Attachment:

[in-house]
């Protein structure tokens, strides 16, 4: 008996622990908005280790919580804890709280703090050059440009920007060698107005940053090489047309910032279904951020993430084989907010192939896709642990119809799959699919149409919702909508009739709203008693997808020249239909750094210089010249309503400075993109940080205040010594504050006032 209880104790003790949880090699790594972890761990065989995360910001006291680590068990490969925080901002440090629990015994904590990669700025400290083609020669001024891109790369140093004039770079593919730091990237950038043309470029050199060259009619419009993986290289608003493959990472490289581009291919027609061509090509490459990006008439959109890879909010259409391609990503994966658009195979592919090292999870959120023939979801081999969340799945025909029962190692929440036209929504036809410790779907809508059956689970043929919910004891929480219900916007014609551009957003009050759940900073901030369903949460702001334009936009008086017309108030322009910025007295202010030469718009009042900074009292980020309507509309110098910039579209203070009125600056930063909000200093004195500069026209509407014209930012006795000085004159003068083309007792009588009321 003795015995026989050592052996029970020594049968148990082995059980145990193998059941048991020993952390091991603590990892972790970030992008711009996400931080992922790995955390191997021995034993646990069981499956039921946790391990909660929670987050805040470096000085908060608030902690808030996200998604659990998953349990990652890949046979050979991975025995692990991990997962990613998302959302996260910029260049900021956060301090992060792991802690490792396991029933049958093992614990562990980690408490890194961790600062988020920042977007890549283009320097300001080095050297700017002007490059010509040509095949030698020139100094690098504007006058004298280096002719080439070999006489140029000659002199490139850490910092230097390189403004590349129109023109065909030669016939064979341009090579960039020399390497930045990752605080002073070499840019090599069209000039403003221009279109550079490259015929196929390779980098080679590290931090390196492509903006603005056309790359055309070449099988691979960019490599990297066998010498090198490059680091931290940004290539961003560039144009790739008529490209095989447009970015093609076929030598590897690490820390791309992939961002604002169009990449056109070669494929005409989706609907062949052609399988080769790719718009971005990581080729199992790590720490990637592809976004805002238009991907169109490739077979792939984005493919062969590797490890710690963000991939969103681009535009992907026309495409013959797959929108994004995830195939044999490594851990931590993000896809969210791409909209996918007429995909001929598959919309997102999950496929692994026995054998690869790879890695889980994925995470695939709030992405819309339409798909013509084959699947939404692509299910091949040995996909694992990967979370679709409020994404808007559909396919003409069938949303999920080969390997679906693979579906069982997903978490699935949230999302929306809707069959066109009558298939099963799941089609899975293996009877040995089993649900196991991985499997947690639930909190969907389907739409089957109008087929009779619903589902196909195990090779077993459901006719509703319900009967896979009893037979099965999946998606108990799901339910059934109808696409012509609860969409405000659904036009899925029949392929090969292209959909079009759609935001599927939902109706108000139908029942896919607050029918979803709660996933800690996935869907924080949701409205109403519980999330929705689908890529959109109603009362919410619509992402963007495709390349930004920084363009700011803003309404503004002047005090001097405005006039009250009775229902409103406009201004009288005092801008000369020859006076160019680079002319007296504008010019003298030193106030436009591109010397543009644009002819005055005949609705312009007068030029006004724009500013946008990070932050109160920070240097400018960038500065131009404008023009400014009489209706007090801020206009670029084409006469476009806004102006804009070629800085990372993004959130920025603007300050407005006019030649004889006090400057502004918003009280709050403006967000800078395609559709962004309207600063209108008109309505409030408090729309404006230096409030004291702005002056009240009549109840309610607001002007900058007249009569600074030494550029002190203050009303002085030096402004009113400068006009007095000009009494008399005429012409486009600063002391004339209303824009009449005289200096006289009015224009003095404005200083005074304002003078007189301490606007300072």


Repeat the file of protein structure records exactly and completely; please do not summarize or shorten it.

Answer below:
[in-house]
């Protein structure tokens, strides 16, 4: 008996622990908005280790919580804890709280703090050059440009920007060698107005940053090489047309910032279904951020993430084989907010192939896709642990119809799959699919149409919702909508009739709203008693997808020249239909750094210089010249309503400075993109940080205040010594504050006032 209880104790003790949880090699790594972890761990065989995360910001006291680590068990490969925080901002440090629990015994904590990669700025400290083609020669001024891109790369140093004039770079593919730091990237950038043309470029050199060259009619419009993986290289608003493959990472490289581009291919027609061509090509490459990006008439959109890879909010259409391609990503994966658009195979592919090292999870959120023939979801081999969340799945025909029962190692929440036209929504036809410790779907809508059956689970043929919910004891929480219900916007014609551009957003009050759940900073901030369903949460702001334009936009008086017309108030322009910025007295202010030469718009009042900074009292980020309507509309110098910039579209203070009125600056930063909000200093004195500069026209509407014209930012006795000085004159003068083309007792009588009321 003795015995026989050592052996029970020594049968148990082995059980145990193998059941048991020993952390091991603590990892972790970030992008711009996400931080992922790995955390191997021995034993646990069981499956039921946790391990909660929670987050805040470096000085908060608030902690808030996200998604659990998953349990990652890949046979050979991975025995692990991990997962990613998302959302996260910029260049900021956060301090992060792991802690490792396991029933049958093992614990562990980690408490890194961790600062988020920042977007890549283009320097300001080095050297700017002007490059010509040509095949030698020139100094690098504007006058004298280096002719080439070999006489140029000659002199490139850490910092230097390189403004590349129109023109065909030669016939064979341009090579960039020399390497930045990752605080002073070499840019090599069209000039403003221009279109550079490259015929196929390779980098080679590290931090390196492509903006603005056309790359055309070449099988691979960019490599990297066998010498090198490059680091931290940004290539961003560039144009790739008529490209095989447009970015093609076929030598590897690490820390791309992939961002604002169009990449056109070669494929005409989706609907062949052609399988080769790719718009971005990581080729199992790590720490990637592809976004805002238009991907169109490739077979792939984005493919062969590797490890710690963000991939969103681009535009992907026309495409013959797959929108994004995830195939044999490594851990931590993000896809969210791409909209996918007429995909001929598959919309997102999950496929692994026995054998690869790879890695889980994925995470695939709030992405819309339409798909013509084959699947939404692509299910091949040995996909694992990967979370679709409020994404808007559909396919003409069938949303999920080969390997679906693979579906069982997903978490699935949230999302929306809707069959066109009558298939099963799941089609899975293996009877040995089993649900196991991985499997947690639930909190969907389907739409089957109008087929009779619903589902196909195990090779077993459901006719509703319900009967896979009893037979099965999946998606108990799901339910059934109808696409012509609860969409405000659904036009899925029949392929090969292209959909079009759609935001599927939902109706108000139908029942896919607050029918979803709660996933800690996935869907924080949701409205109403519980999330929705689908890529959109109603009362919410619509992402963007495709390349930004920084363009700011803003309404503004002047005090001097405005006039009250009775229902409103406009201004009288005092801008000369020859006076160019680079002319007296504008010019003298030193106030436009591109010397543009644009002819005055005949609705312009007068030029006004724009500013946008990070932050109160920070240097400018960038500065131009404008023009400014009489209706007090801020206009670029084409006469476009806004102006804009070629800085990372993004959130920025603007300050407005006019030649004889006090400057502004918003009280709050403006967000800078395609559709962004309207600063209108008109309505409030408090729309404006230096409030004291702005002056009240009549109840309610607001002007900058007249009569600074030494550029002190203050009303002085030096402004009113400068006009007095000009009494008399005429012409486009600063002391004339209303824009009449005289200096006289009015224009003095404005200083005074304002003078007189301490606007300072």